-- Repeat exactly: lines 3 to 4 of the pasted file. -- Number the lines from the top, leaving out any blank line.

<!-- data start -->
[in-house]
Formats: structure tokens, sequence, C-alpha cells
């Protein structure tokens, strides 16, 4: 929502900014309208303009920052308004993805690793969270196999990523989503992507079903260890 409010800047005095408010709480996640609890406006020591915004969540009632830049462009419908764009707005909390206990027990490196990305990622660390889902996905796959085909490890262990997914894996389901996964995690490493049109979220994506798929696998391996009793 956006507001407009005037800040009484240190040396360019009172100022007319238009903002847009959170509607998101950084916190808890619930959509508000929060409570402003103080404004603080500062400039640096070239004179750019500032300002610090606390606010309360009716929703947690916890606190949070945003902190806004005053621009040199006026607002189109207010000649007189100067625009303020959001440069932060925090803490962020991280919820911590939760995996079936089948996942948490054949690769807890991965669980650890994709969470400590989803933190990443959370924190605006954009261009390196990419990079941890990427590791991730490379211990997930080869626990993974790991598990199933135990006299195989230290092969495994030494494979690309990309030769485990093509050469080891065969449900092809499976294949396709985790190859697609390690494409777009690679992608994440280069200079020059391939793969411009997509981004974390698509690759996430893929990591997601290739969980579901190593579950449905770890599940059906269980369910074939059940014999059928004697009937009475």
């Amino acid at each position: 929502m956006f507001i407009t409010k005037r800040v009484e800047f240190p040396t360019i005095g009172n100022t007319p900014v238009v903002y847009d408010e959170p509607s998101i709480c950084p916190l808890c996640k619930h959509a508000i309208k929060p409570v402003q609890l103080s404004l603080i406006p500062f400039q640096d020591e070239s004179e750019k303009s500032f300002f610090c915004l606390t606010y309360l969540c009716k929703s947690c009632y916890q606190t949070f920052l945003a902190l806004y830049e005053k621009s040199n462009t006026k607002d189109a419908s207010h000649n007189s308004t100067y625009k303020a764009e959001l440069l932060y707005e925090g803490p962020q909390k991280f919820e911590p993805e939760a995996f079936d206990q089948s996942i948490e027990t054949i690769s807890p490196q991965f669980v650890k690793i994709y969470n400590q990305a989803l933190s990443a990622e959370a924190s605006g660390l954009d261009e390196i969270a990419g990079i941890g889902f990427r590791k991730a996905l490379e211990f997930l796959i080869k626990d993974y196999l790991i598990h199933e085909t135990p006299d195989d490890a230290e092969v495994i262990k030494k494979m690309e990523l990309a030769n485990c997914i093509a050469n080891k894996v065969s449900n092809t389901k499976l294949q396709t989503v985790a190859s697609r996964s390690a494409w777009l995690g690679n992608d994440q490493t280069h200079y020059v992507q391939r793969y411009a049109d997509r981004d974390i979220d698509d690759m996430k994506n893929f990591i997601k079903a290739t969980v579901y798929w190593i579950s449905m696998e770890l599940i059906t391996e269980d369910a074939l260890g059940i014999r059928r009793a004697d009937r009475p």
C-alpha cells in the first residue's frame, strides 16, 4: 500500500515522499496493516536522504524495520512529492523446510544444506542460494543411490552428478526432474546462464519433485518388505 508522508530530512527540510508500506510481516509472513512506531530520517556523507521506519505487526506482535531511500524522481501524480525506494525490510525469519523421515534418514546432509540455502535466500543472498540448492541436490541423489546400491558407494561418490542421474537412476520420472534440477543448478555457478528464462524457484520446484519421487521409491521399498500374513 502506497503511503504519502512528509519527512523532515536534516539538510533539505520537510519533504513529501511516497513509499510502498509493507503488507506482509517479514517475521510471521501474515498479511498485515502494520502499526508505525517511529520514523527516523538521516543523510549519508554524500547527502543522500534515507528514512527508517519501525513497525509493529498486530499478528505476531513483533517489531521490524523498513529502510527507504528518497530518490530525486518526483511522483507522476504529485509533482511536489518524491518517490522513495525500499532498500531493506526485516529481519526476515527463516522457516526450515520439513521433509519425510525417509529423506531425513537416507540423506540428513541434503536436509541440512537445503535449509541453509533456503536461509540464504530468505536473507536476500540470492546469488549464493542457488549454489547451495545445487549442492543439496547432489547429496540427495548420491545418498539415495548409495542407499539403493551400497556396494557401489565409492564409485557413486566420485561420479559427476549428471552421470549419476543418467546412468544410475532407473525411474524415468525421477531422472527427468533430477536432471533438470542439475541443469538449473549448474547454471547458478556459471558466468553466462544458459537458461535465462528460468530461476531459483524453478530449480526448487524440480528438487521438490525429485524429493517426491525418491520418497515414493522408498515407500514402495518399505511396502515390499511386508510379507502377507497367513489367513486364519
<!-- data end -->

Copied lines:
């Protein structure tokens, strides 16, 4: 929502900014309208303009920052308004993805690793969270196999990523989503992507079903260890 409010800047005095408010709480996640609890406006020591915004969540009632830049462009419908764009707005909390206990027990490196990305990622660390889902996905796959085909490890262990997914894996389901996964995690490493049109979220994506798929696998391996009793 956006507001407009005037800040009484240190040396360019009172100022007319238009903002847009959170509607998101950084916190808890619930959509508000929060409570402003103080404004603080500062400039640096070239004179750019500032300002610090606390606010309360009716929703947690916890606190949070945003902190806004005053621009040199006026607002189109207010000649007189100067625009303020959001440069932060925090803490962020991280919820911590939760995996079936089948996942948490054949690769807890991965669980650890994709969470400590989803933190990443959370924190605006954009261009390196990419990079941890990427590791991730490379211990997930080869626990993974790991598990199933135990006299195989230290092969495994030494494979690309990309030769485990093509050469080891065969449900092809499976294949396709985790190859697609390690494409777009690679992608994440280069200079020059391939793969411009997509981004974390698509690759996430893929990591997601290739969980579901190593579950449905770890599940059906269980369910074939059940014999059928004697009937009475």
């Amino acid at each position: 929502m956006f507001i407009t409010k005037r800040v009484e800047f240190p040396t360019i005095g009172n100022t007319p900014v238009v903002y847009d408010e959170p509607s998101i709480c950084p916190l808890c996640k619930h959509a508000i309208k929060p409570v402003q609890l103080s404004l603080i406006p500062f400039q640096d020591e070239s004179e750019k303009s500032f300002f610090c915004l606390t606010y309360l969540c009716k929703s947690c009632y916890q606190t949070f920052l945003a902190l806004y830049e005053k621009s040199n462009t006026k607002d189109a419908s207010h000649n007189s308004t100067y625009k303020a764009e959001l440069l932060y707005e925090g803490p962020q909390k991280f919820e911590p993805e939760a995996f079936d206990q089948s996942i948490e027990t054949i690769s807890p490196q991965f669980v650890k690793i994709y969470n400590q990305a989803l933190s990443a990622e959370a924190s605006g660390l954009d261009e390196i969270a990419g990079i941890g889902f990427r590791k991730a996905l490379e211990f997930l796959i080869k626990d993974y196999l790991i598990h199933e085909t135990p006299d195989d490890a230290e092969v495994i262990k030494k494979m690309e990523l990309a030769n485990c997914i093509a050469n080891k894996v065969s449900n092809t389901k499976l294949q396709t989503v985790a190859s697609r996964s390690a494409w777009l995690g690679n992608d994440q490493t280069h200079y020059v992507q391939r793969y411009a049109d997509r981004d974390i979220d698509d690759m996430k994506n893929f990591i997601k079903a290739t969980v579901y798929w190593i579950s449905m696998e770890l599940i059906t391996e269980d369910a074939l260890g059940i014999r059928r009793a004697d009937r009475p």